View details for DOI 10.1016/j.urolonc.2017.09.017
View details for PubMedID 29031420
Comparative Effectiveness of Targeted Prostate Biopsy Using Magnetic Resonance Imaging Ultrasound Fusion Software and Visual Targeting: a Prospective Study.
journal of urology
2016; 196 (3): 697-702
We compared the diagnostic outcomes of magnetic resonance-ultrasound fusion and visually targeted biopsy for targeting regions of interest on prostate multiparametric magnetic resonance imaging.Patients presenting for prostate biopsy with regions of interest on multiparametric magnetic resonance imaging underwent magnetic resonance imaging targeted biopsy. For each region of interest 2 visually targeted cores were obtained, followed by 2 cores using a magnetic resonance-ultrasound fusion device. Our primary end point was the difference in the detection of high grade (Gleason 7 or greater) and any grade cancer between visually targeted and magnetic resonance-ultrasound fusion, investigated using McNemar's method. Secondary end points were the difference in detection rate by biopsy location using a logistic regression model and the difference in median cancer length using the Wilcoxon signed rank test.We identified 396 regions of interest in 286 men. The difference in the detection of high grade cancer between magnetic resonance-ultrasound fusion biopsy and visually targeted biopsy was -1.4% (95% CI -6.4 to 3.6, p=0.6) and for any grade cancer the difference was 3.5% (95% CI -1.9 to 8.9, p=0.2). Median cancer length detected by magnetic resonance-ultrasound fusion and visually targeted biopsy was 5.5 vs 5.8 mm, respectively (p=0.8). Magnetic resonance-ultrasound fusion biopsy detected 15% more cancers in the transition zone (p=0.046) and visually targeted biopsy detected 11% more high grade cancer at the prostate base (p=0.005). Only 52% of all high grade cancers were detected by both techniques.We found no evidence of a significant difference in the detection of high grade or any grade cancer between visually targeted and magnetic resonance-ultrasound fusion biopsy. However, the performance of each technique varied in specific biopsy locations and the outcomes of both techniques were complementary. Combining visually targeted biopsy and magnetic resonance-ultrasound fusion biopsy may optimize the detection of prostate cancer.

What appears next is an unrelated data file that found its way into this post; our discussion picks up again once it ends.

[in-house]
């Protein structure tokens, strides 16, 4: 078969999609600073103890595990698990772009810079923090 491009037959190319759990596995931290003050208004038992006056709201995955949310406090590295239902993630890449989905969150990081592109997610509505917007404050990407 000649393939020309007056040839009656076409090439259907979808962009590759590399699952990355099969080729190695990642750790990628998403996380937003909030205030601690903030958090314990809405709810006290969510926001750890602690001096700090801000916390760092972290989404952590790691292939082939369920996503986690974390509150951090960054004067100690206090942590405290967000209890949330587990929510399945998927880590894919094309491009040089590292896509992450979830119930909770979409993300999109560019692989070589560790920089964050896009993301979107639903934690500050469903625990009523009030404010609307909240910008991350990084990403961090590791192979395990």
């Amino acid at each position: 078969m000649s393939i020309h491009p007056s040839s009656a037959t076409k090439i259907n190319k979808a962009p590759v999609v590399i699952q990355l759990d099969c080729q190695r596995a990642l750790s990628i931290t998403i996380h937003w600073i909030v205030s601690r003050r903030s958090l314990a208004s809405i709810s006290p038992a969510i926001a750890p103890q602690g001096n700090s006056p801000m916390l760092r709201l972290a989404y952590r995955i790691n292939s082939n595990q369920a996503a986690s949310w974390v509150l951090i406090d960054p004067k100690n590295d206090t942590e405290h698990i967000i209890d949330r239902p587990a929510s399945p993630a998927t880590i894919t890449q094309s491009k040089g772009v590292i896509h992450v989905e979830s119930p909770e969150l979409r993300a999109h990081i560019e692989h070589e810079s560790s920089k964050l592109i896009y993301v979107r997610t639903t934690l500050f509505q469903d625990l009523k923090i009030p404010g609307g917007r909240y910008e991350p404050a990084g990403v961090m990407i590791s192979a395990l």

View details for DOI 10.1016/j.juro.2016.03.149
View details for PubMedID 27038768
View details for PubMedCentralID PMC5014662
Accuracy of Self-reported Smoking Exposure Among Bladder Cancer Patients Undergoing Surveillance at a Tertiary Referral Center.
European urology focus
2016; 2 (4): 441–44